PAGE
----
Mira A finds herself embroiled in a struggle between someone who is trying to stabilize the System and someone who is trying to break it with a revolution called “The Banal.” No matter how ardently and frequently she chastises herselfwith the phrase *TERRIBLE DISCIPLINE* her narrative continues, her behaviour becomes increasingly erratic and random streams of information flood in. She's haunted by and seeks to riff off from the music of Agustín Barrios who was a Paraguayan virtuoso guitarist and composer from the early 20th century. Like a Google search which plunges us into a rabbit hole of infinite information his music leads to interjections about the colonial history of Paraguay, the suppression of its native language and social oppression. Add to this a haunting sense of Mira A's connection to a distant red planet, a bizarre twin self (Mira B), a brown-eyed girl in a photograph, a cathedral constructed out of phrases and a sinister mechanical canine named Tuck and the story gets very weird. About halfway through this novel it becomes totally wild where the text leaps off the page, changes font, inflates, overlaps, fizzles, twists backward and shades into different colours. Mira A even dips her finger into the text to form cryptic hieroglyphic shapes.

This is a novel that you either play along with or get turned off by. I enjoyed the crazy ride. If you are continuously fascinated by but overwhelmed and dispirited with the boundless streams of information to be found online (like I frequently am) Barker reflects this well. At the same time I was moved by the way the story evokes questions about the interplay between our stream of thoughts and our online social timelines. Consciously or not, we try to cultivate and control online personas by the information we choose to share or manipulate or withhold or erase. Mira A wants to simply fit in and be happy, but her personality has crooked edges. It's only through embracing our differences and contradictions that we're able to feel fully ourselves. Despite innately knowing this we keep trying to regulate ourselves and control the way people perceive us. That's what makes this fantastical novel feel so prescient and real.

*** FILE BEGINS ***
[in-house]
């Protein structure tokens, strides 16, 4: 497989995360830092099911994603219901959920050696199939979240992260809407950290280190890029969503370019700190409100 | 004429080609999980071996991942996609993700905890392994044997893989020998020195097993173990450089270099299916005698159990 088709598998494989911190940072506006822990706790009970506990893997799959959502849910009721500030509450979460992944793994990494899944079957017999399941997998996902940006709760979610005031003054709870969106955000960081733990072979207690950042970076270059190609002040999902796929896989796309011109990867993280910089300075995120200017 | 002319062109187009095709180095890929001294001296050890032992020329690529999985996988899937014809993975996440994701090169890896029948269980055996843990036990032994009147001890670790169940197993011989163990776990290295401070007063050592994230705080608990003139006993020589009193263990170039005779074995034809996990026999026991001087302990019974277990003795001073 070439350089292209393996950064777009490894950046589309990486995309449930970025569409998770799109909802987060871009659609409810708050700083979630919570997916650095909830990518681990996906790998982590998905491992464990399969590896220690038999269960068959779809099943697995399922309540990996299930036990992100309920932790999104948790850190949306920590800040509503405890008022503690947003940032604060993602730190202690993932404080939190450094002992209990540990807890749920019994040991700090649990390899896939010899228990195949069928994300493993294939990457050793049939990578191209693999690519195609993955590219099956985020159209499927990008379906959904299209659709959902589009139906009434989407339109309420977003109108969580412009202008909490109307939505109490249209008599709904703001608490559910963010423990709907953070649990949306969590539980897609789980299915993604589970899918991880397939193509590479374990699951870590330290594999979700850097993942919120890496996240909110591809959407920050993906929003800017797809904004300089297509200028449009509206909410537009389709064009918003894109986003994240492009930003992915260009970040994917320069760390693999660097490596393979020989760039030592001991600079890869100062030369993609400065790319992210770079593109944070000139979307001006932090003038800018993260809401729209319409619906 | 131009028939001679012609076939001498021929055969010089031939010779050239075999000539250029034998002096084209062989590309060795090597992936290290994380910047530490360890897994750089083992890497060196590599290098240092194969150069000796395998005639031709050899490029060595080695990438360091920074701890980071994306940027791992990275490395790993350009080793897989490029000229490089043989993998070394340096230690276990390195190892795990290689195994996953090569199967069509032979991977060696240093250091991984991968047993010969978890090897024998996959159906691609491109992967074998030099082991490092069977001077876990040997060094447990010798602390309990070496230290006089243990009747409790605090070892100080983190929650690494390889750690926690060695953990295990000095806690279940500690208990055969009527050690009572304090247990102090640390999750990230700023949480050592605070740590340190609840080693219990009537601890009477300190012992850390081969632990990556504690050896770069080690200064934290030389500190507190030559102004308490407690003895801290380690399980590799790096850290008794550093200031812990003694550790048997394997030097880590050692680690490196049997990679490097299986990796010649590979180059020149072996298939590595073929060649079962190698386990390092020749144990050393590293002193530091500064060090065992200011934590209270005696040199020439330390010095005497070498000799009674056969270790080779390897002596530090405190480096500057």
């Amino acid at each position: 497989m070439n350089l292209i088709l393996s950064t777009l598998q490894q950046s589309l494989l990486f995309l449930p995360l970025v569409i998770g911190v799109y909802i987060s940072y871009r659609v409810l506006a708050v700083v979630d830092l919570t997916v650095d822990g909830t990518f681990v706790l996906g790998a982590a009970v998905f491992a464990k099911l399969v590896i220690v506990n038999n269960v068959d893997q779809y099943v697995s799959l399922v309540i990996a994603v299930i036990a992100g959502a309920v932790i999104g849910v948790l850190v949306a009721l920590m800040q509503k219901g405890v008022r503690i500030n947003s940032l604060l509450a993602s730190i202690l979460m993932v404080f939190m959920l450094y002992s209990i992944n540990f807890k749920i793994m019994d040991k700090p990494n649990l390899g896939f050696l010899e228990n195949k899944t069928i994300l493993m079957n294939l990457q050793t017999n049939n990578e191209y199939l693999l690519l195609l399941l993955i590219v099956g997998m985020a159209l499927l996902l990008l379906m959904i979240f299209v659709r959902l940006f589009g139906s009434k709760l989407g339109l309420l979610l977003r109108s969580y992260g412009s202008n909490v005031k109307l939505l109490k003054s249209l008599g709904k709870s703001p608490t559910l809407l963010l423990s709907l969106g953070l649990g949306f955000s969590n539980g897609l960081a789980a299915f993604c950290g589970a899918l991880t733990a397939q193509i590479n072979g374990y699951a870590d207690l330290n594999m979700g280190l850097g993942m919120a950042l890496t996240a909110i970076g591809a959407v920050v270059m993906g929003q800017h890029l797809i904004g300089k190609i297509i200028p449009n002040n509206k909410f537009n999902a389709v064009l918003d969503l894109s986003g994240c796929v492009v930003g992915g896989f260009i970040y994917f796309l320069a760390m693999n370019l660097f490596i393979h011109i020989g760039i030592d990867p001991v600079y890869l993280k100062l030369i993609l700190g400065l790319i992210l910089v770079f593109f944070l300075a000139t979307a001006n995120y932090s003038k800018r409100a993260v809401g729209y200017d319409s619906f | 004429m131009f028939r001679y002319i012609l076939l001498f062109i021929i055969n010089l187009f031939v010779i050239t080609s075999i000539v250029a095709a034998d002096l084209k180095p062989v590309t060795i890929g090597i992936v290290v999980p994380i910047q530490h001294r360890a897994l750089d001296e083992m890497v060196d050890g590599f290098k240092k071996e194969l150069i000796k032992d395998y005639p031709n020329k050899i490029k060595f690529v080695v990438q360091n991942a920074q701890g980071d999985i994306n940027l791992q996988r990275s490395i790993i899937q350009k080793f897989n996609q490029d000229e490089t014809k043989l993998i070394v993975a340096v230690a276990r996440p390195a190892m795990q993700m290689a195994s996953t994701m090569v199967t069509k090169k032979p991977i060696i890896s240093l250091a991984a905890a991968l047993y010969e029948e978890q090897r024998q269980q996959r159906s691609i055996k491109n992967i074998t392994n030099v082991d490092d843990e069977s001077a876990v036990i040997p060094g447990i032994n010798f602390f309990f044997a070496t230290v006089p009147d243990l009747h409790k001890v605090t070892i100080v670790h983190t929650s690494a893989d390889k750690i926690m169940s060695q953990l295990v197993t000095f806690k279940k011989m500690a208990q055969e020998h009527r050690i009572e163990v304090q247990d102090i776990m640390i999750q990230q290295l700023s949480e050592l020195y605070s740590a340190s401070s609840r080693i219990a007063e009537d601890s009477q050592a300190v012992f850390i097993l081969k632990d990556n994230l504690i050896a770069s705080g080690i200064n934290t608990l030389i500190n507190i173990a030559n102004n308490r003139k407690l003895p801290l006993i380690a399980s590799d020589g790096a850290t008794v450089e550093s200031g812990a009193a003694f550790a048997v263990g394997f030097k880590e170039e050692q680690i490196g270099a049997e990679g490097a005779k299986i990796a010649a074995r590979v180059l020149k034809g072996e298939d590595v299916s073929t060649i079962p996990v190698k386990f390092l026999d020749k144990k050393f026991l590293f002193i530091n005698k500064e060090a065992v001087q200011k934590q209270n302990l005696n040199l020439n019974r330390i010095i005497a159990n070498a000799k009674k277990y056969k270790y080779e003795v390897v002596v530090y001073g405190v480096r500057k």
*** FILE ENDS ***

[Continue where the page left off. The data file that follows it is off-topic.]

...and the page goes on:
Read a fun interview with Nicola Barker here: https://www.theguardian.com/books/2017/jul/22/nicola-barker-books-interview-love-island-happy

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AuthorEric Karl Anderson
CategoriesNicola Barker
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What place does art hold in our day to day lives? That's one of the questions at the centre of Sara Baume's second novel. Frankie is a twenty-five year old woman who has left her rented apartment in Dublin after studying art and working in a gallery. Finding it impossible to integrate into a working and social life as her uni friends have and concluding that “The world is wrong, and I am too small to fix it, too self-absorbed”, she retreats to her late grandmother's rural bungalow. She endeavours to create art on a daily basis and continuously quizzes herself finding thematic connections between incidents in her life and specific pieces of art. Her family come to visit and hover close by as they are concerned about her mental health. Frankie experiences depression and she becomes increasingly isolated because of her prickly demeanour. The author's debut novel “Spill Simmer Falter Wither” recounted the reclusive life of a man and his dog at the fringes of society. With this inventive and fascinating new novel Baume proves that she is the master of describing the intense poignancy of solitude within a noise-drenched world.

One of the things that makes Frankie so relatable is the way she internalizes snippets of recent news or things she sees in films. There are popular incidents from recent memory she notes such as published aerial photos of the last “uncontacted” tribe in the world and news of the Malaysia Airlines flight which disappeared. These incidents take on a special significance for her speaking to how she is disconnected from larger society. Also, she recounts watching Herzog's documentary Encounters at the End of the World which records the filmmaker's time with scientists in Antartica. There is a poignant moment towards the end of the film where a “deranged” penguin inexplicably wanders away from his colony to the mountains, isolation and death. Frankie seems to wonder if she is like this lone individual, an aberration of her civilization destined for loneliness. This reminded me strongly of Jessie Greengrass' short stories for their similar philosophical contemplation about the meaning of solitude within an icy landscape.